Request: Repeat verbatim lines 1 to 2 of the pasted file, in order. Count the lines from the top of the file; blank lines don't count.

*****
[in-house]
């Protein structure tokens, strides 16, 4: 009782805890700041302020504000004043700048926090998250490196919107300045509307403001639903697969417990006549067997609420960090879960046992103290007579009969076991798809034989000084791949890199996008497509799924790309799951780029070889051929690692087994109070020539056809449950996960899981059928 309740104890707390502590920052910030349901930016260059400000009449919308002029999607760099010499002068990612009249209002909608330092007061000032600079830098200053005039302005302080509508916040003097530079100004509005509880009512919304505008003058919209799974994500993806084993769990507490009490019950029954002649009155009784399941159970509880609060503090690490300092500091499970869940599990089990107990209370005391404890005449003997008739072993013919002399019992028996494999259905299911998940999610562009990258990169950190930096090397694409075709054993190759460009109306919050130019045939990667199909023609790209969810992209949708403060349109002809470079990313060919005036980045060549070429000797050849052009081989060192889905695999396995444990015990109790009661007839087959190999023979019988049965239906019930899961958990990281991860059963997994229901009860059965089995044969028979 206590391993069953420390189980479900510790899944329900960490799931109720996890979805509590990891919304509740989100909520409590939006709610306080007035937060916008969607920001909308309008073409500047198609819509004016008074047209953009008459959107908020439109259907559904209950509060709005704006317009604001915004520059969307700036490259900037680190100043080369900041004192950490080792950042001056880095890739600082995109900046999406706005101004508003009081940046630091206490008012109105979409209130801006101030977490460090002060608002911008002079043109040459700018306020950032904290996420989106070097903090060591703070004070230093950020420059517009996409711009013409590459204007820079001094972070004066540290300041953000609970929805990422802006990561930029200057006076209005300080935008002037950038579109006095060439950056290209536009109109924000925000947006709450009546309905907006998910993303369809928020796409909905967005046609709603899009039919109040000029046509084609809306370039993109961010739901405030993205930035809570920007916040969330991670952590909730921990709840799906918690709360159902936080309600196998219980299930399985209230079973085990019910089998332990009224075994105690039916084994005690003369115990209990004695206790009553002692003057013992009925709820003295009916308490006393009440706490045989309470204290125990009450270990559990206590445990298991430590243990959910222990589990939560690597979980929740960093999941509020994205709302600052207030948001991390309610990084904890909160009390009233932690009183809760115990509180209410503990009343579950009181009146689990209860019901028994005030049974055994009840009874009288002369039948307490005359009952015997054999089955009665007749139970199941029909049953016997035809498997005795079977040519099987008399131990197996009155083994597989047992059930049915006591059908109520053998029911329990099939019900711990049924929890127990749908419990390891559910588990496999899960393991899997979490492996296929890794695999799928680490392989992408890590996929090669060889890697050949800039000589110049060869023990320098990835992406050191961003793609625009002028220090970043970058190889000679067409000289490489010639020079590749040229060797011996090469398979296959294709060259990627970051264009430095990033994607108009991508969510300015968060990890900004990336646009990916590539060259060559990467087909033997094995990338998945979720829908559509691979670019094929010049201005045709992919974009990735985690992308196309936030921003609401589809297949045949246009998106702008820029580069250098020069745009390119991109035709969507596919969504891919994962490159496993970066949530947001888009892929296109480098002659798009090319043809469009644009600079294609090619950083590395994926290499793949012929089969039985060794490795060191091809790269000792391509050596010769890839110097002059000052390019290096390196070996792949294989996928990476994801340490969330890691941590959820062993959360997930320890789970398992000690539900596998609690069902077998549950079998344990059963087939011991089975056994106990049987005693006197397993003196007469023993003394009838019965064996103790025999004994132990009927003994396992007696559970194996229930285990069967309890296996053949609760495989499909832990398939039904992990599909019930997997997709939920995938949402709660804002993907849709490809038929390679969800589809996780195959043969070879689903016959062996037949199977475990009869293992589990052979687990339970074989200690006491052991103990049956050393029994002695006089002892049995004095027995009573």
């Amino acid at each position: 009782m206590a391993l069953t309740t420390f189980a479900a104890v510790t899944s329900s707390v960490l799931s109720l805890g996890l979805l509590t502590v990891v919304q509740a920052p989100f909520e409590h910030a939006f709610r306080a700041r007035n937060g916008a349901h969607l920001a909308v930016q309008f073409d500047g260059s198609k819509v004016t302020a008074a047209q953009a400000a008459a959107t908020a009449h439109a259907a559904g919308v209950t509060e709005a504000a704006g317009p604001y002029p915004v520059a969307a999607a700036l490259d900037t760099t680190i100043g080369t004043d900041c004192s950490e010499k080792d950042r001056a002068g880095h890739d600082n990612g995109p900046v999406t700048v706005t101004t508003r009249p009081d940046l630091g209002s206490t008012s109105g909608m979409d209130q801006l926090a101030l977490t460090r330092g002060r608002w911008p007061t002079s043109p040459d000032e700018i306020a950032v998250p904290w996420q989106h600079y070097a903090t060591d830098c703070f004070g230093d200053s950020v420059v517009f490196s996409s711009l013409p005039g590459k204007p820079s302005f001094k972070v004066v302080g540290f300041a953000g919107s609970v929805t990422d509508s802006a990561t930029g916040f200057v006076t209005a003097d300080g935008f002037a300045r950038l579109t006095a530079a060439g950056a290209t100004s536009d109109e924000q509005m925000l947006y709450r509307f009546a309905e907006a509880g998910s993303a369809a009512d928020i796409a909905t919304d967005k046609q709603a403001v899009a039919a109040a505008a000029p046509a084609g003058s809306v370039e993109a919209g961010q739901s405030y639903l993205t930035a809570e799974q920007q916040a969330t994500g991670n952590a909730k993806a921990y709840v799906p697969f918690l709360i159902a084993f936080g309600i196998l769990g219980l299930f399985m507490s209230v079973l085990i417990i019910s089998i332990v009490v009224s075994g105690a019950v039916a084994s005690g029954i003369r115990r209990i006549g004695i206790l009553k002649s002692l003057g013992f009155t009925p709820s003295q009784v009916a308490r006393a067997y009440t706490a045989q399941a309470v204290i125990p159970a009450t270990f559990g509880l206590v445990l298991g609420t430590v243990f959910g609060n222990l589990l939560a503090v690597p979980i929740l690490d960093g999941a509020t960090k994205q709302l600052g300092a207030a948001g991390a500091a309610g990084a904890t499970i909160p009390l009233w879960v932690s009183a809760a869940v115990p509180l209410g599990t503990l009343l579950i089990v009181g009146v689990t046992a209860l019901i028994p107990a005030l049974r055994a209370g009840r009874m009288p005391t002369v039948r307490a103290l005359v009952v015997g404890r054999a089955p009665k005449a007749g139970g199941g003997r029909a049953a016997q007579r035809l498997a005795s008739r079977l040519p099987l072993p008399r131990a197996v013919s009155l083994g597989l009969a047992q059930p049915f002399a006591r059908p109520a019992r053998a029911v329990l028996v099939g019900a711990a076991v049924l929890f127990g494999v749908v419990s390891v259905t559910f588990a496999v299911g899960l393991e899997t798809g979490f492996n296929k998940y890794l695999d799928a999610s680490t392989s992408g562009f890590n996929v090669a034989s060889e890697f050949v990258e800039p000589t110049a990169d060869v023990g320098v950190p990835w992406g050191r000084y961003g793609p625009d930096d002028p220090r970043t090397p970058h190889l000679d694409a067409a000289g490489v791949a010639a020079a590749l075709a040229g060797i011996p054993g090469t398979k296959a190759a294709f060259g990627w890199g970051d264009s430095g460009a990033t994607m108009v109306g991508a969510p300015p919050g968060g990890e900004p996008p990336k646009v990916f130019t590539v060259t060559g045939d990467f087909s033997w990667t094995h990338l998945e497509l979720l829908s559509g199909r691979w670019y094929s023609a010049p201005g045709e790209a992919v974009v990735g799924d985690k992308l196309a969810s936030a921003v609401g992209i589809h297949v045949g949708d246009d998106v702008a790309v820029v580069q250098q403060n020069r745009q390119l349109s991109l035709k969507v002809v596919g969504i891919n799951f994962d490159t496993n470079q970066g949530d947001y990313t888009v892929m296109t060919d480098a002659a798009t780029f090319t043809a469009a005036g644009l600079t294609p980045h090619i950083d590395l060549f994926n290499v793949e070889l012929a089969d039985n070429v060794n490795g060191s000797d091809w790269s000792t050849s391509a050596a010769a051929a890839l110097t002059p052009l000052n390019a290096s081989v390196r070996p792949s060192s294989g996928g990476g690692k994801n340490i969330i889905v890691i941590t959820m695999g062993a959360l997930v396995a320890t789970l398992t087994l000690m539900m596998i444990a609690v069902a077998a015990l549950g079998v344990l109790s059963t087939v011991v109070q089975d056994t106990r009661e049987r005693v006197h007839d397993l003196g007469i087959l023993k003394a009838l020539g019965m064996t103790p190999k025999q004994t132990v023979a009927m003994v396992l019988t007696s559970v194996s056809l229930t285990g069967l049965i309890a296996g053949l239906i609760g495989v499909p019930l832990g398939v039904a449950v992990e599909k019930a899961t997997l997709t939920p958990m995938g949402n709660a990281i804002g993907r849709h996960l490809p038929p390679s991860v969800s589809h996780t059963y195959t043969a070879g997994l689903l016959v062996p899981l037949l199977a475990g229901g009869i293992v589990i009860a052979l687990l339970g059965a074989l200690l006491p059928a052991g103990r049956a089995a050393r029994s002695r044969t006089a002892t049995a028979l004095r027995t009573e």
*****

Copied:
[in-house]
């Protein structure tokens, strides 16, 4: 009782805890700041302020504000004043700048926090998250490196919107300045509307403001639903697969417990006549067997609420960090879960046992103290007579009969076991798809034989000084791949890199996008497509799924790309799951780029070889051929690692087994109070020539056809449950996960899981059928 309740104890707390502590920052910030349901930016260059400000009449919308002029999607760099010499002068990612009249209002909608330092007061000032600079830098200053005039302005302080509508916040003097530079100004509005509880009512919304505008003058919209799974994500993806084993769990507490009490019950029954002649009155009784399941159970509880609060503090690490300092500091499970869940599990089990107990209370005391404890005449003997008739072993013919002399019992028996494999259905299911998940999610562009990258990169950190930096090397694409075709054993190759460009109306919050130019045939990667199909023609790209969810992209949708403060349109002809470079990313060919005036980045060549070429000797050849052009081989060192889905695999396995444990015990109790009661007839087959190999023979019988049965239906019930899961958990990281991860059963997994229901009860059965089995044969028979 206590391993069953420390189980479900510790899944329900960490799931109720996890979805509590990891919304509740989100909520409590939006709610306080007035937060916008969607920001909308309008073409500047198609819509004016008074047209953009008459959107908020439109259907559904209950509060709005704006317009604001915004520059969307700036490259900037680190100043080369900041004192950490080792950042001056880095890739600082995109900046999406706005101004508003009081940046630091206490008012109105979409209130801006101030977490460090002060608002911008002079043109040459700018306020950032904290996420989106070097903090060591703070004070230093950020420059517009996409711009013409590459204007820079001094972070004066540290300041953000609970929805990422802006990561930029200057006076209005300080935008002037950038579109006095060439950056290209536009109109924000925000947006709450009546309905907006998910993303369809928020796409909905967005046609709603899009039919109040000029046509084609809306370039993109961010739901405030993205930035809570920007916040969330991670952590909730921990709840799906918690709360159902936080309600196998219980299930399985209230079973085990019910089998332990009224075994105690039916084994005690003369115990209990004695206790009553002692003057013992009925709820003295009916308490006393009440706490045989309470204290125990009450270990559990206590445990298991430590243990959910222990589990939560690597979980929740960093999941509020994205709302600052207030948001991390309610990084904890909160009390009233932690009183809760115990509180209410503990009343579950009181009146689990209860019901028994005030049974055994009840009874009288002369039948307490005359009952015997054999089955009665007749139970199941029909049953016997035809498997005795079977040519099987008399131990197996009155083994597989047992059930049915006591059908109520053998029911329990099939019900711990049924929890127990749908419990390891559910588990496999899960393991899997979490492996296929890794695999799928680490392989992408890590996929090669060889890697050949800039000589110049060869023990320098990835992406050191961003793609625009002028220090970043970058190889000679067409000289490489010639020079590749040229060797011996090469398979296959294709060259990627970051264009430095990033994607108009991508969510300015968060990890900004990336646009990916590539060259060559990467087909033997094995990338998945979720829908559509691979670019094929010049201005045709992919974009990735985690992308196309936030921003609401589809297949045949246009998106702008820029580069250098020069745009390119991109035709969507596919969504891919994962490159496993970066949530947001888009892929296109480098002659798009090319043809469009644009600079294609090619950083590395994926290499793949012929089969039985060794490795060191091809790269000792391509050596010769890839110097002059000052390019290096390196070996792949294989996928990476994801340490969330890691941590959820062993959360997930320890789970398992000690539900596998609690069902077998549950079998344990059963087939011991089975056994106990049987005693006197397993003196007469023993003394009838019965064996103790025999004994132990009927003994396992007696559970194996229930285990069967309890296996053949609760495989499909832990398939039904992990599909019930997997997709939920995938949402709660804002993907849709490809038929390679969800589809996780195959043969070879689903016959062996037949199977475990009869293992589990052979687990339970074989200690006491052991103990049956050393029994002695006089002892049995004095027995009573």